Sunday, May 28, 2017

Rise of the Mola mola, by Coly Cancino

The Mola Mola, more commonly called Ocean Sunfish, has been a fairly quiet fish when it comes to news. It was recently thrust into the spotlight when a person on a forum called Reddit Rants posted about how worthless it is due to its many deformities. The three deformities called out were that it doesn’t have a caudal fin, it lacks a swim bladder, and its nutrient intake. He went on to say “EVERY POUND OF THAT IS A WASTED POUND AND EVERY FOOT OF IT IS WASTED SPACE.” The redditor could not be more wrong; the Mola Mola is one of the more fascinating fish due to its abnormalities, and it does not let them hold it back.
Common Mola.  Mola mola.  By Mike Johnson, Earthwindow
            The Ocean Sunfish may be considered “half a fish” to some people, due to its obscurities, but it does just fine. The mola are the heaviest of all the bony fish, with large specimens reaching 14 feet vertically and 10 feet horizontally, and weighing nearly 5,000 pounds (Thys 2015). They generally grow and mature at a fast rate due to their short lifespan of 10 years. They are commonly found in temperate and tropical oceans around the world, but that seems to be changing. Mola Mola can seen basking in the sun near the surface and are often mistaken for sharks when their huge dorsal fins emerge from the water. Their teeth are fused into a beak-like structure, and they are unable to fully close their relatively small mouths. Though the fish has many abnormalities, it’s important to consider the organism as whole: more than the sum of its parts.

One of the deformities the redditor was ranting about was the fact that the Ocean Sunfish does not have a caudal fin, which most fish use to swim and navigate through the seas. Instead of the caudal fin, the Ocean Sunfish has a clavus, which is essentially where the end of the fish folds in on itself forming a rounded rudder type of appendage. The Ocean Sunfish overcomes its lack of caudal fin by swimming with its anal and dorsal fins moving at the same time laterally. This way, it generates a lift type thrust that moves it forward and up at the same time. This type of movement has not been seen in many other fish. It may not move fast at .04-.07 m/s, but the Ocean Sunfish has recently been found to have expanded its migratory pattern (Pope 2010). The Mola mola was recorded sporadically in artic waters throughout the 20th century, but never more than one fish in a given year. Since 2000, however, there has been a considerable increase in both the annual frequency and the number of fish observed in Icelandic waters far off from its usual tropic habitat (Palsson 2017). They have been tracked as early as October in these waters and have been recorded staying in the cooler waters for approximately a month until continuing their migration back toward tropic water. The recent expanded range of the sunfish debunk the myth that the sunfish is not a swimmer and cannot migrate.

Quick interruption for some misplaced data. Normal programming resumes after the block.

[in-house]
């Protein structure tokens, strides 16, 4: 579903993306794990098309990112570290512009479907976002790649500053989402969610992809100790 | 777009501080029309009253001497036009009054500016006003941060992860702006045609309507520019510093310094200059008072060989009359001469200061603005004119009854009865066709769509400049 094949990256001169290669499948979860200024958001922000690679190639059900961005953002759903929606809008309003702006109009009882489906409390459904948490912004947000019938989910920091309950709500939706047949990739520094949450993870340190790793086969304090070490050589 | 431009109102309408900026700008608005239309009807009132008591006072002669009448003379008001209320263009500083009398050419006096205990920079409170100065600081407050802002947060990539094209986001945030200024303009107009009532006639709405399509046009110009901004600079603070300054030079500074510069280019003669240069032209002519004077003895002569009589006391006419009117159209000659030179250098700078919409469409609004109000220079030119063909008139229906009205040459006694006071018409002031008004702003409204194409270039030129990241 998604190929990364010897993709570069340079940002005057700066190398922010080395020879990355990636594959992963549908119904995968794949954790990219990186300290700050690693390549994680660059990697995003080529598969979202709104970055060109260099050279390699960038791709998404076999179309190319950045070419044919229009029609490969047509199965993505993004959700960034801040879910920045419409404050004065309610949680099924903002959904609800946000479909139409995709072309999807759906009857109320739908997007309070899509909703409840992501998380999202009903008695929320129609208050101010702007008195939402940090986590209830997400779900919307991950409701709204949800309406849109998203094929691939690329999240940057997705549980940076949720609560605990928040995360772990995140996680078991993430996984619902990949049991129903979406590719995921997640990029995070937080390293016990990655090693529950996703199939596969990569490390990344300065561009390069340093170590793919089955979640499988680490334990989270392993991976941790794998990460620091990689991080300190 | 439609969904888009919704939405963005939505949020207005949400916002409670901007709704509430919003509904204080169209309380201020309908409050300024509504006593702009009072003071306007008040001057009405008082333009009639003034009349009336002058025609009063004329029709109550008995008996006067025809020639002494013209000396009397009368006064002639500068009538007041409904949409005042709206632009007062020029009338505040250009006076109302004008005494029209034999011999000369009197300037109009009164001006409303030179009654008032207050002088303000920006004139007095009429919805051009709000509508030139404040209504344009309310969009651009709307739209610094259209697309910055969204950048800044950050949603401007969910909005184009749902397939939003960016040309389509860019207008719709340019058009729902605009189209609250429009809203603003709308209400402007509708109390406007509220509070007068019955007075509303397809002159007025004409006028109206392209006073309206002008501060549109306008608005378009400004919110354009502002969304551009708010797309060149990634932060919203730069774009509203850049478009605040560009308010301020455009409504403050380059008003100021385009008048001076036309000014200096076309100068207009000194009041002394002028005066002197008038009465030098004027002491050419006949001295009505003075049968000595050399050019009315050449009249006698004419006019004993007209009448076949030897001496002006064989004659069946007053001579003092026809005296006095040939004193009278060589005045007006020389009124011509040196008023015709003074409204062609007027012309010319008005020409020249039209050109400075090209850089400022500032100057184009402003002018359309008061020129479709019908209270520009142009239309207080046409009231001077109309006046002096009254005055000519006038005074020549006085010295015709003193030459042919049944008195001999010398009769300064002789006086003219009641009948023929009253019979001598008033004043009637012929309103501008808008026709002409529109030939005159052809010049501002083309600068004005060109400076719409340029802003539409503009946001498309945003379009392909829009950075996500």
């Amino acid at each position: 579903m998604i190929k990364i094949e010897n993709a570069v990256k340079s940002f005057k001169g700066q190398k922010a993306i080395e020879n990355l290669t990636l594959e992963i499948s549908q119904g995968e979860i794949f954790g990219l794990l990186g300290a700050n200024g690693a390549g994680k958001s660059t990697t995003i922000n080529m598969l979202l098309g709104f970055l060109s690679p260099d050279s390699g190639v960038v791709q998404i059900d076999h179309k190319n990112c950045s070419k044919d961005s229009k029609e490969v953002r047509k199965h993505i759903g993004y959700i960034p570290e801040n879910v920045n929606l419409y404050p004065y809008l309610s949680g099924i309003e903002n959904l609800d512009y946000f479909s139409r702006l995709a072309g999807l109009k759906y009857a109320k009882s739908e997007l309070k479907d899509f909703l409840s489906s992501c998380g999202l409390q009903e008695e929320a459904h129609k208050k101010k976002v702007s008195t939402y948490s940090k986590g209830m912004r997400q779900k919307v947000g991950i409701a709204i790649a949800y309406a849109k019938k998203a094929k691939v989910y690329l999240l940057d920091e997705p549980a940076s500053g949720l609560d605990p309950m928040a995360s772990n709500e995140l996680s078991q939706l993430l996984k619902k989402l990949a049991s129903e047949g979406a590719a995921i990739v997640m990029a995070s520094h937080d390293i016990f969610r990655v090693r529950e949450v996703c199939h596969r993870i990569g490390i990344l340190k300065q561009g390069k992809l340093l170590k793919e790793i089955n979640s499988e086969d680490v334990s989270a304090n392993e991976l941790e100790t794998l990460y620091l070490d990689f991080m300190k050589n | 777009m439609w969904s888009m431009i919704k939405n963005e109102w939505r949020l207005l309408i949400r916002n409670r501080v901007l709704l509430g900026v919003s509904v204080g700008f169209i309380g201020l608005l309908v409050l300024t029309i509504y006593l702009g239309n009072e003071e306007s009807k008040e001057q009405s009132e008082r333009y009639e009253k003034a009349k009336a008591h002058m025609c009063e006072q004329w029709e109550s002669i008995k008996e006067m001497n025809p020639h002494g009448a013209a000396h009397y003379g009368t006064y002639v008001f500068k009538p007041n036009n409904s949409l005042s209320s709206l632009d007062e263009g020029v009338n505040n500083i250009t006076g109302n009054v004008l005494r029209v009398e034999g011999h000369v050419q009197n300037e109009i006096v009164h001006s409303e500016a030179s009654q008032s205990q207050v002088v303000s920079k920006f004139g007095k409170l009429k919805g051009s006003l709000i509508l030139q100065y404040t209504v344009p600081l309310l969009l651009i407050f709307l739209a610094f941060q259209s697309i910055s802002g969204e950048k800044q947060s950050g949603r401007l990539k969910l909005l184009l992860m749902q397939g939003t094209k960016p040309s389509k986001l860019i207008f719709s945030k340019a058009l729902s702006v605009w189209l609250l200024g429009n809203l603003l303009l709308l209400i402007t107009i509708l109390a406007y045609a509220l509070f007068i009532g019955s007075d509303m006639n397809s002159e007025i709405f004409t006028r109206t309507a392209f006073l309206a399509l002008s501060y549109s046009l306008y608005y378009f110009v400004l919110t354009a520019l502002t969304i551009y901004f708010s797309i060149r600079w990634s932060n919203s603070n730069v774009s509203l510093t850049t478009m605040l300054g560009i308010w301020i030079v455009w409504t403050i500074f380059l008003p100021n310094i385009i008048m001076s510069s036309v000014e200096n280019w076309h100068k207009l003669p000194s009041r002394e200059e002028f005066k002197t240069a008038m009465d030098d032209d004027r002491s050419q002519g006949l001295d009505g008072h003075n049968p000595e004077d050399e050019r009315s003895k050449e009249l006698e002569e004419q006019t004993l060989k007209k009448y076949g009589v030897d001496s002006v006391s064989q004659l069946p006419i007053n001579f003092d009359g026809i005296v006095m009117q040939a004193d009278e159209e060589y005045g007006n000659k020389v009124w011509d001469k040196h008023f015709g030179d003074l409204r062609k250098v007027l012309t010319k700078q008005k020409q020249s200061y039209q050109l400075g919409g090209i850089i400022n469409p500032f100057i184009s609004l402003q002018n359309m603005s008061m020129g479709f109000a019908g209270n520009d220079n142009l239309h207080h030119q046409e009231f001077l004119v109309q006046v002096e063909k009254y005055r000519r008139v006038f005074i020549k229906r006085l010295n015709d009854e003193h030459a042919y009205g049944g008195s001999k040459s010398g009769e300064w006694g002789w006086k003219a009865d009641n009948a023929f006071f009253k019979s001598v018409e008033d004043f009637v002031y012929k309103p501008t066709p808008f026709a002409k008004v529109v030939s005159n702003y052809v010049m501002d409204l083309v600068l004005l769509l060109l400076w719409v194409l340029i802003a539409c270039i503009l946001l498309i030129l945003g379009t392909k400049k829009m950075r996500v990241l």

About the Mola mola.  Source. 

             The redditor also called out that the Mola Mola does not have a swim bladder, which most fish do have. Instead of a swim bladder, the Ocean Sunfish has subcutaneous gelatinous tissue, which is low in density causing the Mola Mola to be neutrally buoyant (Watanabe 2008). It also uses its abnormal swim style, stated above, to stay afloat. Mola Mola also use this gelatinous tissue to help float at the surface of the water. The fish needs to float at the surface so that birds can land on them to eat off parasites and algae. They tend to collect these organisms on their skin due to the fact that they move slow throughout the water. Even without the swim bladder, the Mola Mola is able to swim throughout the ocean like a regular fish.

            The third obscurity of the Ocean Sunfish that the blogger called out was the fact that it has to eat so much because its diet consists of non-nutritional organisms. Ocean Sunfish are often referred to as obligate, or primary feeders, on gelatinous zooplankton. Large Mola Mola appear adapted for capturing and ingesting large scyphozoan jellyfish. Many also say that the Mola Mola eat a wider variety of organisms including algae, crustaceans, mollusks, and fish (Nakamura 2014). The Ocean Sunfish can get away with this type of diet due to its passive lifestyle not requiring excessive amounts of nutritional benefits.
Close up into the mouth of the Mola mola with fused beak teeth and throat teeth.     Source. 

Overall the Ocean Sunfish is not as helpless as perceived by the redditor and the general public, and are quite the fascinating fish. They can function just like any other fish, but just tend to do it in their own unique way. From their unusual shape to their unusual behavior, there is not a lot known about the Ocean Sunfish. They are still a giant mystery swimming about our oceans.


Thys, T. M., et al. "Ecology of the Ocean Sunfish, Mola Mola, in the Southern California Current System." Journal of Experimental Marine Biology and Ecology, vol. 471, 2015, pp. 64-76doi:10.1016/j.jembe.2015.05.005.

Palsson, J. and Astthorsson, O. S. (2017), New and historical records of the ocean sunfish Mola mola in Icelandic waters. J Fish Biol, 90: 1126–1132. doi:10.1111/jfb.13237

Nakamura, I. & Sato, K. Mar Biol (2014) 161: 1263. doi:10.1007/s00227-014-2416-8

Pope, E.C., Hays, G.C., Thys, T.M. et al. Rev Fish Biol Fisheries (2010) 20: 471. doi:10.1007/s11160-009-9155-9

Watanabe Y, Sato K (2008) Functional Dorsoventral Symmetry in Relation to Lift-Based Swimming in the Ocean Sunfish Mola mola. PLoS ONE 3(10): e3446.

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